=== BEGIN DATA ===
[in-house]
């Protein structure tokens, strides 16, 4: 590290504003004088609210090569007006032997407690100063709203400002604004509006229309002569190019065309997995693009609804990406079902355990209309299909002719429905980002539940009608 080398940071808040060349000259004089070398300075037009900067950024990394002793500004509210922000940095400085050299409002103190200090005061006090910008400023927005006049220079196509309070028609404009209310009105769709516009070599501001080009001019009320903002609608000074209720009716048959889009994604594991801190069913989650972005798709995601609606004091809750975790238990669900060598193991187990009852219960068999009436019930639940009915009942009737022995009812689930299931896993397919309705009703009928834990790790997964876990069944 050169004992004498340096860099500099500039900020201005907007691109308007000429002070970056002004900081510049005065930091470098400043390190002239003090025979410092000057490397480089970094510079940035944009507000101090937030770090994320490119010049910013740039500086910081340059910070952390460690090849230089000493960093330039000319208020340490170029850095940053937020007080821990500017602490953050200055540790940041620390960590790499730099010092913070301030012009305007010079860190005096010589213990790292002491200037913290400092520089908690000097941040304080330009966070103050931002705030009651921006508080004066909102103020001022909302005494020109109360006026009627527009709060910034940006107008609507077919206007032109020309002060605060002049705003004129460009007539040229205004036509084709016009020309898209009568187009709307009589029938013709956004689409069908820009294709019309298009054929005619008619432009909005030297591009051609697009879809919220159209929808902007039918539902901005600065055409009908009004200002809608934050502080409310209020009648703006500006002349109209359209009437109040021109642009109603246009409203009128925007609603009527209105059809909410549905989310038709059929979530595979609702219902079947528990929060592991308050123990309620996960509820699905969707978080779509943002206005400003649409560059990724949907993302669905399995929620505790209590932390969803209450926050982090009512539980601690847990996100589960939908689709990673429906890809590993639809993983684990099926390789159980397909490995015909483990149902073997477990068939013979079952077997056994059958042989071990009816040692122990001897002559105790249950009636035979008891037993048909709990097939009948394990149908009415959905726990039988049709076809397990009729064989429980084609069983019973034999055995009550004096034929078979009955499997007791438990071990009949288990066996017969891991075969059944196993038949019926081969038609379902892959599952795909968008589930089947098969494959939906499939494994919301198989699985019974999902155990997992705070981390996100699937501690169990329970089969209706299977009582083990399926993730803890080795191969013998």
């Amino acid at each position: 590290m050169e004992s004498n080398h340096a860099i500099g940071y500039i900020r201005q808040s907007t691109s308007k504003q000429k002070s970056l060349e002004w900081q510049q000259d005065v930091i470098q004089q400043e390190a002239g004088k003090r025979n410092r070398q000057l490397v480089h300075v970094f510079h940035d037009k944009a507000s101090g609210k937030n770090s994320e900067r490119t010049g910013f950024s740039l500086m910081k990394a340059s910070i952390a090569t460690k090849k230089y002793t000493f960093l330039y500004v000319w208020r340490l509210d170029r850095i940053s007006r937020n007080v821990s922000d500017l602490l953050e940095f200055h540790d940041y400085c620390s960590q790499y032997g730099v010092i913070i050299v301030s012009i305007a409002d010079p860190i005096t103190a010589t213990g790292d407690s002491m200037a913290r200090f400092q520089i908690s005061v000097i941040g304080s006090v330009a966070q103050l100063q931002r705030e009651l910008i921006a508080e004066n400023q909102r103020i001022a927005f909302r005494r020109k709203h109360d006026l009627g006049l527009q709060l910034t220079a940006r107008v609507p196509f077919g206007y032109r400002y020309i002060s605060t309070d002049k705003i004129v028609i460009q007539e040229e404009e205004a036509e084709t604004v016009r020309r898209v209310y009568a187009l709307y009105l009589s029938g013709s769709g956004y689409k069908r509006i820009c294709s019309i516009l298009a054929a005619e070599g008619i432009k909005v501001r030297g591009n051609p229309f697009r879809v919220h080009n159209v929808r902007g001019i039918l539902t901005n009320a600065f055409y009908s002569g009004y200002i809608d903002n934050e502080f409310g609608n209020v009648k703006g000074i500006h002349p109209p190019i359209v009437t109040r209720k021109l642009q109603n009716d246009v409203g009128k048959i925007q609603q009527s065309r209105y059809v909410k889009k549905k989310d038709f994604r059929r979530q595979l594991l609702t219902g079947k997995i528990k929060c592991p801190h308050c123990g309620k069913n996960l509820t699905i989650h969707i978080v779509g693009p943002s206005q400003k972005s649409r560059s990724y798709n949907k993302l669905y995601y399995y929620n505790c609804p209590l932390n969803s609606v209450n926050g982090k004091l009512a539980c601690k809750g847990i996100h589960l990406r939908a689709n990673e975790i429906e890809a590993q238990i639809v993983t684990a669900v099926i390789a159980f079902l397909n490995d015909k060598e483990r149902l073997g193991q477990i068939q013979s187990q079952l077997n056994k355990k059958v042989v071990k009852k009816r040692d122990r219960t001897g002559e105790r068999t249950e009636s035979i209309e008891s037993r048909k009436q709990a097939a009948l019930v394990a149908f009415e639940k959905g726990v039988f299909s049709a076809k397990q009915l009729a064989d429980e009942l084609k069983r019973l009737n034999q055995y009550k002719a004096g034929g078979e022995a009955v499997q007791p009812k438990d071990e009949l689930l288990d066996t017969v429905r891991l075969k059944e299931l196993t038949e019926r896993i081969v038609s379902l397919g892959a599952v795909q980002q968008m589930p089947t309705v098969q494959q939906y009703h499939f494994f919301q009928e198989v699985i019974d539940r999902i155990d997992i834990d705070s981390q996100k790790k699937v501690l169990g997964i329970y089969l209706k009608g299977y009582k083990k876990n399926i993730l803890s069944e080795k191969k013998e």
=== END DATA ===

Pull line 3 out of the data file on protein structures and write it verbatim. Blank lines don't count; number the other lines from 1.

């Amino acid at each position: 590290m050169e004992s004498n080398h340096a860099i500099g940071y500039i900020r201005q808040s907007t691109s308007k504003q000429k002070s970056l060349e002004w900081q510049q000259d005065v930091i470098q004089q400043e390190a002239g004088k003090r025979n410092r070398q000057l490397v480089h300075v970094f510079h940035d037009k944009a507000s101090g609210k937030n770090s994320e900067r490119t010049g910013f950024s740039l500086m910081k990394a340059s910070i952390a090569t460690k090849k230089y002793t000493f960093l330039y500004v000319w208020r340490l509210d170029r850095i940053s007006r937020n007080v821990s922000d500017l602490l953050e940095f200055h540790d940041y400085c620390s960590q790499y032997g730099v010092i913070i050299v301030s012009i305007a409002d010079p860190i005096t103190a010589t213990g790292d407690s002491m200037a913290r200090f400092q520089i908690s005061v000097i941040g304080s006090v330009a966070q103050l100063q931002r705030e009651l910008i921006a508080e004066n400023q909102r103020i001022a927005f909302r005494r020109k709203h109360d006026l009627g006049l527009q709060l910034t220079a940006r107008v609507p196509f077919g206007y032109r400002y020309i002060s605060t309070d002049k705003i004129v028609i460009q007539e040229e404009e205004a036509e084709t604004v016009r020309r898209v209310y009568a187009l709307y009105l009589s029938g013709s769709g956004y689409k069908r509006i820009c294709s019309i516009l298009a054929a005619e070599g008619i432009k909005v501001r030297g591009n051609p229309f697009r879809v919220h080009n159209v929808r902007g001019i039918l539902t901005n009320a600065f055409y009908s002569g009004y200002i809608d903002n934050e502080f409310g609608n209020v009648k703006g000074i500006h002349p109209p190019i359209v009437t109040r209720k021109l642009q109603n009716d246009v409203g009128k048959i925007q609603q009527s065309r209105y059809v909410k889009k549905k989310d038709f994604r059929r979530q595979l594991l609702t219902g079947k997995i528990k929060c592991p801190h308050c123990g309620k069913n996960l509820t699905i989650h969707i978080v779509g693009p943002s206005q400003k972005s649409r560059s990724y798709n949907k993302l669905y995601y399995y929620n505790c609804p209590l932390n969803s609606v209450n926050g982090k004091l009512a539980c601690k809750g847990i996100h589960l990406r939908a689709n990673e975790i429906e890809a590993q238990i639809v993983t684990a669900v099926i390789a159980f079902l397909n490995d015909k060598e483990r149902l073997g193991q477990i068939q013979s187990q079952l077997n056994k355990k059958v042989v071990k009852k009816r040692d122990r219960t001897g002559e105790r068999t249950e009636s035979i209309e008891s037993r048909k009436q709990a097939a009948l019930v394990a149908f009415e639940k959905g726990v039988f299909s049709a076809k397990q009915l009729a064989d429980e009942l084609k069983r019973l009737n034999q055995y009550k002719a004096g034929g078979e022995a009955v499997q007791p009812k438990d071990e009949l689930l288990d066996t017969v429905r891991l075969k059944e299931l196993t038949e019926r896993i081969v038609s379902l397919g892959a599952v795909q980002q968008m589930p089947t309705v098969q494959q939906y009703h499939f494994f919301q009928e198989v699985i019974d539940r999902i155990d997992i834990d705070s981390q996100k790790k699937v501690l169990g997964i329970y089969l209706k009608g299977y009582k083990k876990n399926i993730l803890s069944e080795k191969k013998e």